Saturday, July 12, 2014

Come out of your shell and network already!

The rise in social networking tools like Facebook and LinkedIn have made it very easy for individuals to make contact with others in their field.  Many people, however, are still reluctant to reach out on anything other than a superficial level to others, especially those who might hold a higher position than they do.  In the book Never Eat Alone, author Keith Ferrazzi stresses the importance of creating a large network of people who can help and be helped by you.  By having contacts across many different areas, he argues that you will be creating opportunities for generosity which will ultimately benefit you in ways that might not at first be apparent.

The book begins with attempting to overcome the reluctance to reach out that many people have.  The author mentions many times that he offered to help people newly starting out in their fields with job interviews, introductions or internships, only to be rebuffed because the recipients of his generosity didn't want to feel indebted to him.  He goes on to stress the importance of creating connections precisely so that you will be able to help those who need it when you seen an opportunity to do so -- without "keeping score."  Although he does also frequently mention how he "keeps up" with how young people he's helped are doing in their careers . . .

Once you have accepted that you need to increase your personal and/or professional network, strategies are offered that will help achieve this.  He advises how to "do your homework" to make connections as well as keep a list of "aspirational names" of business leaders that you hope to meet one day.  He also gives advice on how to make the dreaded "cold call" to make connections and how to get around gatekeepers that are employed precisely to protect their bosses from people like us!  This new edition of the book has also been updated to include information on how to network, market yourself and gain followers on the newer social platforms.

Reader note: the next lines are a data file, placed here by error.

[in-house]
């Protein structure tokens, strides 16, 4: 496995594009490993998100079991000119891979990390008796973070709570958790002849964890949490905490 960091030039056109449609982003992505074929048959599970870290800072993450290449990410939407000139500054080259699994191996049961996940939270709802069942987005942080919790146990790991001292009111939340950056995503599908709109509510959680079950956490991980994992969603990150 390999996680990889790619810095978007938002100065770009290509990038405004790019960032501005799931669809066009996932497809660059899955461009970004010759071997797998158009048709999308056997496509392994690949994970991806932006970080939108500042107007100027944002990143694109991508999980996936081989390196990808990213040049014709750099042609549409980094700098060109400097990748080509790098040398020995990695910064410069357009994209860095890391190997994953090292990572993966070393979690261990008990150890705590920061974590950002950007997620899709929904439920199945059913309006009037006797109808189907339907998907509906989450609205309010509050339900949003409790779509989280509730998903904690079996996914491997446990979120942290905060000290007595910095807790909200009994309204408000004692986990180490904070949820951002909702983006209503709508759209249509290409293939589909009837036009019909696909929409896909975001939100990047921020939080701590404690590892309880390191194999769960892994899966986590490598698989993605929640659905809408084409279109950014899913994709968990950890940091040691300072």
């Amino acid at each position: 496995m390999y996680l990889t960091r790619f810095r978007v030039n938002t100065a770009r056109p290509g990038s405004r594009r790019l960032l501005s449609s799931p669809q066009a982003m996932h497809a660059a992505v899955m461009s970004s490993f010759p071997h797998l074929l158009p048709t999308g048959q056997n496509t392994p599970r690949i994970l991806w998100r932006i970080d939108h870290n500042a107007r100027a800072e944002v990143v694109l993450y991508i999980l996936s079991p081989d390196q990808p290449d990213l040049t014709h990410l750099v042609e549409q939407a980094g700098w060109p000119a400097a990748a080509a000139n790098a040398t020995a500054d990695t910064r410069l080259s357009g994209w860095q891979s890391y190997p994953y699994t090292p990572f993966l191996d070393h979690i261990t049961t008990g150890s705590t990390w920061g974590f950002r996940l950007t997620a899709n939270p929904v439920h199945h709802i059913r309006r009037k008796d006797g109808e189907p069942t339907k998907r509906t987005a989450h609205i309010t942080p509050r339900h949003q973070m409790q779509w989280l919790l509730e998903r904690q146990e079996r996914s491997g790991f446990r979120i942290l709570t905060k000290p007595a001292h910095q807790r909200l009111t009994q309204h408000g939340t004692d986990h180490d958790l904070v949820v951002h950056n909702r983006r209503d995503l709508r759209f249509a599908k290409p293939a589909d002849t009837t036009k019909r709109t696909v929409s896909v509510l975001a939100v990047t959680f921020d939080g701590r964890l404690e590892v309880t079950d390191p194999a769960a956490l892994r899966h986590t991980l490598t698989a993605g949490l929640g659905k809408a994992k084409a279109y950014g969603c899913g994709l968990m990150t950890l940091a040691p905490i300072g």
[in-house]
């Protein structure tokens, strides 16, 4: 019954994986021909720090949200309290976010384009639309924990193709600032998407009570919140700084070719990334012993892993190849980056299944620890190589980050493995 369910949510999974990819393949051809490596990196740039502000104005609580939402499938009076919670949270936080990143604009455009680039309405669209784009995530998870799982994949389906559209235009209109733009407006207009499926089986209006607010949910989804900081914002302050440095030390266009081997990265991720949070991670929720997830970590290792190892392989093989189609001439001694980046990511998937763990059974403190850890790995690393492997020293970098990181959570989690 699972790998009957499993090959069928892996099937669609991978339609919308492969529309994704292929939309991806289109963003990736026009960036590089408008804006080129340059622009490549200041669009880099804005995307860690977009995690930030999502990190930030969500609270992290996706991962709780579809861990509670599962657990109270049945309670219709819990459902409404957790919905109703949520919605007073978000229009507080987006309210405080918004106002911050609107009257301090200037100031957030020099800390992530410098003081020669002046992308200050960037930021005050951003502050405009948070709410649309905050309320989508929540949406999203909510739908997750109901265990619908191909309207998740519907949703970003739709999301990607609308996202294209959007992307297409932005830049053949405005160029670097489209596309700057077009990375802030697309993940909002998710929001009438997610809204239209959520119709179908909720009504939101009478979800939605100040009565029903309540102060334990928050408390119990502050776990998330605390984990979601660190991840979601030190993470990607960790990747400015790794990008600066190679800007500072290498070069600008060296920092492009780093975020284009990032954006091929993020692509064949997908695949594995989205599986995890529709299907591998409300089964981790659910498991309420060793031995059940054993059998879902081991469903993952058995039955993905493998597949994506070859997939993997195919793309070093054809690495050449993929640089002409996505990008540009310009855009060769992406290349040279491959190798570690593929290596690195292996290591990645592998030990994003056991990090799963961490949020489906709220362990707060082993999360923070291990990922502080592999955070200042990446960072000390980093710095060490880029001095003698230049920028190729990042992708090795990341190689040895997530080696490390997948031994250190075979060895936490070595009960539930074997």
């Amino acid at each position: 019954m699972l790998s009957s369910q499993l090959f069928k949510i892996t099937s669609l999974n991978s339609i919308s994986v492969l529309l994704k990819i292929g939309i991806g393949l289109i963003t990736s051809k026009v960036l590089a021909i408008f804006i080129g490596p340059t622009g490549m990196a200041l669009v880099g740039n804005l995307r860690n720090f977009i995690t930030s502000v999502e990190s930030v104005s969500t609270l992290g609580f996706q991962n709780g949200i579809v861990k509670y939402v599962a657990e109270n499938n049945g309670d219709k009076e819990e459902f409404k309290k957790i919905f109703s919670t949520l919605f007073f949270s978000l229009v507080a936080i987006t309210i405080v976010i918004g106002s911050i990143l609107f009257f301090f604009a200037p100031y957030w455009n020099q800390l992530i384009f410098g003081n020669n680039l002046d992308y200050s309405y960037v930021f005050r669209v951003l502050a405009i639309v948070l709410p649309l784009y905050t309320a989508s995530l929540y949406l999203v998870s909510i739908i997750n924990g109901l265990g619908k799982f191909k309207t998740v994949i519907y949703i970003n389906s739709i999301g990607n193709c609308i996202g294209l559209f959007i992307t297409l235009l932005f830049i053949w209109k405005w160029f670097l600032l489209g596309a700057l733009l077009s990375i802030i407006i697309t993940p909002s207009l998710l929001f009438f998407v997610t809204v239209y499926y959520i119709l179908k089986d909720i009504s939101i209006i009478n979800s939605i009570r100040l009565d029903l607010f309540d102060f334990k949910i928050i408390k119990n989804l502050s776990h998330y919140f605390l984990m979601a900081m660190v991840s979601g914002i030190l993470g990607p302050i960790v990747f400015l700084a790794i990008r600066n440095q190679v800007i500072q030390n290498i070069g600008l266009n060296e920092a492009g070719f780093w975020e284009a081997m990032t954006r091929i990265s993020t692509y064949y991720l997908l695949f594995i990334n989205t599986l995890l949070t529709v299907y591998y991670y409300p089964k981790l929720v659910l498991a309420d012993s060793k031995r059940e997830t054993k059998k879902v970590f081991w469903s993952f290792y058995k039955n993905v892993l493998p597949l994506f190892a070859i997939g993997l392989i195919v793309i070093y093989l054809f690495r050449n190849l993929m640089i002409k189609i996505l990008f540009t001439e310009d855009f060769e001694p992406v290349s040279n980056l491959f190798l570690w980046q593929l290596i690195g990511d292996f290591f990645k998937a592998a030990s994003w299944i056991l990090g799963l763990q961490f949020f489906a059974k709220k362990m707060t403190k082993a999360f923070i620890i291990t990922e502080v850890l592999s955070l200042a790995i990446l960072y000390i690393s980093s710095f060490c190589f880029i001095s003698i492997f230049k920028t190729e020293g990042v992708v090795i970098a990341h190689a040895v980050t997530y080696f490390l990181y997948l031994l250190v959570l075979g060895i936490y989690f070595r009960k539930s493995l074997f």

One thing I found amusing was the chapter titled, "Never Give in to Hubris," because on nearly every page there is reference to the awards the author's been given, the celebrities he's worked with, the many young people who are clamoring for his knowledge, and generally how important he is.  It felt like a lot of bragging and name-dropping and honestly took away from the message of the book.  He should re-read his anti-hubris chapter before the next edition comes out!  If you can overlook all the self-congratulation, there are some good messages to take from the book about building connections and helping yourself by helping others.

Disclaimer:  I received this book for free from Blogging for Books for this review.

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